Not to many current and former US security officials, according to The Washington Post.
In the first US presidential debate on September 26, Trump openly doubted US intel's allegations that it was Russia that conducted the hack on Democratic National Committee servers that exposed some dark truths about the party.
"I don't think anybody knows it was Russia that broke into the DNC," he said. "I mean, it could be Russia, but it could also be China. It could also be lots of other people. It also could be somebody sitting on their bed that weighs 400 pounds, okay?"
According to the Post, which consulted several former intelligence officials, "Trump is either willfully disputing intelligence assessments, has a blind spot on Russia, or perhaps doesn't understand the nonpartisan traditions and approach of intelligence professionals."
Let's be real. No proof of Russian involvement in the hacks has yet been presented. And it wouldn't be far-fetched to assume that it is unlikely to ever materialize, as groundless accusations about Moscow for these kinds of breaches has become old hat for US officials on both sides of the political aisle. Everyone, from Congress to the US mainstream media, has chosen to be content with officials' assurances that "we are confident."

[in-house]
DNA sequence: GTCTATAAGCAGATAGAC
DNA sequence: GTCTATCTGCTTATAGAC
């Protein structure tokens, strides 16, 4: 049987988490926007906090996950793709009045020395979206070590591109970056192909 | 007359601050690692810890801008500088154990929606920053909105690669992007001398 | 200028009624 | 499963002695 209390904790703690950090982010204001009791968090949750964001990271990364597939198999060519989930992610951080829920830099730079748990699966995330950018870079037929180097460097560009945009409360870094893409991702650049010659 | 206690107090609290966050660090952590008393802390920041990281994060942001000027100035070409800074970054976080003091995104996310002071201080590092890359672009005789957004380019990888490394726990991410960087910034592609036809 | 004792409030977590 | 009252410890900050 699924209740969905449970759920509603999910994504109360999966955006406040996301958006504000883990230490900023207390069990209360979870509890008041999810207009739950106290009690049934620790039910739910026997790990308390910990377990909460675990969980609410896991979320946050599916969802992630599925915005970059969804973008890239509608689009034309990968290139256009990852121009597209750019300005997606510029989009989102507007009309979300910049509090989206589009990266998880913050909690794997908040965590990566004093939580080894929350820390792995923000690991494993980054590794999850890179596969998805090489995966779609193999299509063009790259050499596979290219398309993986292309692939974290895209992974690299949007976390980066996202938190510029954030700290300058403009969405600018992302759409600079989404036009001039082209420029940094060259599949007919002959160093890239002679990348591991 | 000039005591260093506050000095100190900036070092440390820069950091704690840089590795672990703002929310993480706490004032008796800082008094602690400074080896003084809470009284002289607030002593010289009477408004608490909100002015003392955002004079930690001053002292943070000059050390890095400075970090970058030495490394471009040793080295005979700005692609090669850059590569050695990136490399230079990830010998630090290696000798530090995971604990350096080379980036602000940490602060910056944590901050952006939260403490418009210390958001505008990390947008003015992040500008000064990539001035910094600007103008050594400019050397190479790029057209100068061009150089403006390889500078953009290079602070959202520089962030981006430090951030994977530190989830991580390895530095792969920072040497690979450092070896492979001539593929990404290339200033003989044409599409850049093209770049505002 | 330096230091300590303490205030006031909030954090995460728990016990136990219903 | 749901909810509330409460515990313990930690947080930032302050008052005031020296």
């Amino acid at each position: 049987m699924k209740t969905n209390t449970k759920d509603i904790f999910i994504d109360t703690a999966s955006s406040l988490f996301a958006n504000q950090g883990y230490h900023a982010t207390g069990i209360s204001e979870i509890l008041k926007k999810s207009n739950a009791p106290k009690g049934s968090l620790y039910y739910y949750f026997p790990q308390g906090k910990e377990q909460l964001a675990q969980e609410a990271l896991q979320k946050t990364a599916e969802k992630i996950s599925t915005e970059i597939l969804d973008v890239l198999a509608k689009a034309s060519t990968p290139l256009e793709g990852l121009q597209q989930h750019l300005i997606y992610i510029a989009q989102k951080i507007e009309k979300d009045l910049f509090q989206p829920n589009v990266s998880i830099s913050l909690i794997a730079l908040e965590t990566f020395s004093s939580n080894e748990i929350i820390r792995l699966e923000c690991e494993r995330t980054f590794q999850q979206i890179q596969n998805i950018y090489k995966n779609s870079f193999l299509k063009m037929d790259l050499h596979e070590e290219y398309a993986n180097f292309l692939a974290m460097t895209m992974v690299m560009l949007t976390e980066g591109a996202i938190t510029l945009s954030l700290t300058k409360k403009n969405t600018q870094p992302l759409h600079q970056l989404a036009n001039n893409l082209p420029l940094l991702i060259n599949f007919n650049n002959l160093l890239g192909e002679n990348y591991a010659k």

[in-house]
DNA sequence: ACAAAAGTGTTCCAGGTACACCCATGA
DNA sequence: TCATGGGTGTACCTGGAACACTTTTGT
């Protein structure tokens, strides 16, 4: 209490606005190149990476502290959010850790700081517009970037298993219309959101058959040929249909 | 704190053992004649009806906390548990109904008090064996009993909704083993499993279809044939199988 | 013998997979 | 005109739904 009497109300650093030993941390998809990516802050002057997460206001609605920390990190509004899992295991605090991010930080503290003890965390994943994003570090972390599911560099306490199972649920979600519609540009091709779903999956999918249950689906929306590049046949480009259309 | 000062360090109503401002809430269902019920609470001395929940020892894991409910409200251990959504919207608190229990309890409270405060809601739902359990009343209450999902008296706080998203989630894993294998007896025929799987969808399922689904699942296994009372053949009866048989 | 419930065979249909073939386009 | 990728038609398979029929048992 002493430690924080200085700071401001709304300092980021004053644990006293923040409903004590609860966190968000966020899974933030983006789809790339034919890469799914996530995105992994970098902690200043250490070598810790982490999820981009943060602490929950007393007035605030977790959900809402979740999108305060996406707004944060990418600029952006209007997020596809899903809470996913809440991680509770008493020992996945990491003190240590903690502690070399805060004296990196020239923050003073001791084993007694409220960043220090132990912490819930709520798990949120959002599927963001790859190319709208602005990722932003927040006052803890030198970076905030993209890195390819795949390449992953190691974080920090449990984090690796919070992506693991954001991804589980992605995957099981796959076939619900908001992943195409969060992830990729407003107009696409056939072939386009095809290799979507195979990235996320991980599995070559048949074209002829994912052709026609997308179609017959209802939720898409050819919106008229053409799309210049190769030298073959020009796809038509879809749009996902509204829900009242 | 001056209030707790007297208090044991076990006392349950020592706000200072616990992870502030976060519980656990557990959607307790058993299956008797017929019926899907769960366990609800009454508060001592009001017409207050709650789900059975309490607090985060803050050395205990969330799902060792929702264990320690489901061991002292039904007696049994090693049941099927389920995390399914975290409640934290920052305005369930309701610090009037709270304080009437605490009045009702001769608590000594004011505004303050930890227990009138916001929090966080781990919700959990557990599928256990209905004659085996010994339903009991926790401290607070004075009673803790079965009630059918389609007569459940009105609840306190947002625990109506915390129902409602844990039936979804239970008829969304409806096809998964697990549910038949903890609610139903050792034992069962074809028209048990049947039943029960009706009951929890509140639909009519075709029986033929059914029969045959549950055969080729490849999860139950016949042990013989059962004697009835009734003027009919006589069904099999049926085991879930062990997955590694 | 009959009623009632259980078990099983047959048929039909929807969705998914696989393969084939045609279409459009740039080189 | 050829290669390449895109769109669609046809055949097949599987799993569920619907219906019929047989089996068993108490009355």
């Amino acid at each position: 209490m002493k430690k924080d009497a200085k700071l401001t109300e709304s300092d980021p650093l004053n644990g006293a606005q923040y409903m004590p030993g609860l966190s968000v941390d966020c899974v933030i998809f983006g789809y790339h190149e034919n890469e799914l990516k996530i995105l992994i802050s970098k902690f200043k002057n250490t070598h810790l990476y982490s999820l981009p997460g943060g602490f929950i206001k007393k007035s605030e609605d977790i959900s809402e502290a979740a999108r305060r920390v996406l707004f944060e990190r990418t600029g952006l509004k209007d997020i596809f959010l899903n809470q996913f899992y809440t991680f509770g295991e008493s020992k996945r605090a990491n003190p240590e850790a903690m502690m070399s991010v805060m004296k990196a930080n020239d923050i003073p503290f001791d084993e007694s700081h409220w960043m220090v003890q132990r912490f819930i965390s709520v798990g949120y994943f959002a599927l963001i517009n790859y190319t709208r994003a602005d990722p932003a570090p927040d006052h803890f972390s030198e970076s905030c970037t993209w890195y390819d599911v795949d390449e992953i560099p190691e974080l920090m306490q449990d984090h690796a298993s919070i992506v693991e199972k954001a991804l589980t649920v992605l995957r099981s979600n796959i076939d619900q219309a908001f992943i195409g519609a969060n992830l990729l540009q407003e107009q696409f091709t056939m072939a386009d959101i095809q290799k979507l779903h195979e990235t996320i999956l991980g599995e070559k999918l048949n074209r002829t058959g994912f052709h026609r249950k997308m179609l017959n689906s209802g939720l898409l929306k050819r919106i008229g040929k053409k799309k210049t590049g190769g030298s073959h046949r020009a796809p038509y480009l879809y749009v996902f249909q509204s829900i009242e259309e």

Sorry, guys, but that's just not good enough for everyone.
Challenging this basic principle, it would seem, defies logic. Remarkably, however, General Michael V. Hayden, former director of the CIA and the National Security Agency, seems to believe that it's "defying logic" not to.
"He seems to ignore [intelligence officials'] advice," Hayden added, referring to the fact that Trump has been accused of lacking expertise in certain arenas.
And his candidacy is certainly diverging from the expectations of many — the US intelligence community, it turns out, is no exception.
"In my experience, candidates have taken into account the information they have received and modulated their comments," the Post quoted former acting CIA director John McLaughlin as saying.
"I don't recall a previous candidate saying they didn't believe" information from an intelligence briefing, John Rizzo, a former CIA lawyer who served under seven presidents, added.
Well, gentlemen, believe it or not, this candidate does.
"It's remarkable that [Trump] refused to say an unkind syllable about Vladimir Putin," General Hayden added. It would seem, too, that hurling accusations at Putin, regardless of the grounds, has likewise become a norm of good behavior — and American political correctness.
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